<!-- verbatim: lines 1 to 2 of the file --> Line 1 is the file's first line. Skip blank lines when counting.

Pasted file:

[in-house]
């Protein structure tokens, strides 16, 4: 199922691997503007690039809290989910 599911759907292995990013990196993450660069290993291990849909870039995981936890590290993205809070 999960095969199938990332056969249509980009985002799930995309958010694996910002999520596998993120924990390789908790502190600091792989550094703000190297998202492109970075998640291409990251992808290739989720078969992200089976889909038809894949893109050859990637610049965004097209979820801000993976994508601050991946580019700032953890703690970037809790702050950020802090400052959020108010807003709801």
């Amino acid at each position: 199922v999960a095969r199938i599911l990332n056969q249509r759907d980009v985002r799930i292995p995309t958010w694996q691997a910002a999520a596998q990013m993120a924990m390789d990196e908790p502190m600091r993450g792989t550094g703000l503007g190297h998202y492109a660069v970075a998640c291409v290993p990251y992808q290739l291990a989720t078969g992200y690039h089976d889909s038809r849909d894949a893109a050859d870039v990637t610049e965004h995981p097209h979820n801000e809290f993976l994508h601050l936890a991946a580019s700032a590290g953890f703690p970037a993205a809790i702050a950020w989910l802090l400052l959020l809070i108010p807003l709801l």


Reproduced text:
[in-house]
């Protein structure tokens, strides 16, 4: 199922691997503007690039809290989910 599911759907292995990013990196993450660069290993291990849909870039995981936890590290993205809070 999960095969199938990332056969249509980009985002799930995309958010694996910002999520596998993120924990390789908790502190600091792989550094703000190297998202492109970075998640291409990251992808290739989720078969992200089976889909038809894949893109050859990637610049965004097209979820801000993976994508601050991946580019700032953890703690970037809790702050950020802090400052959020108010807003709801």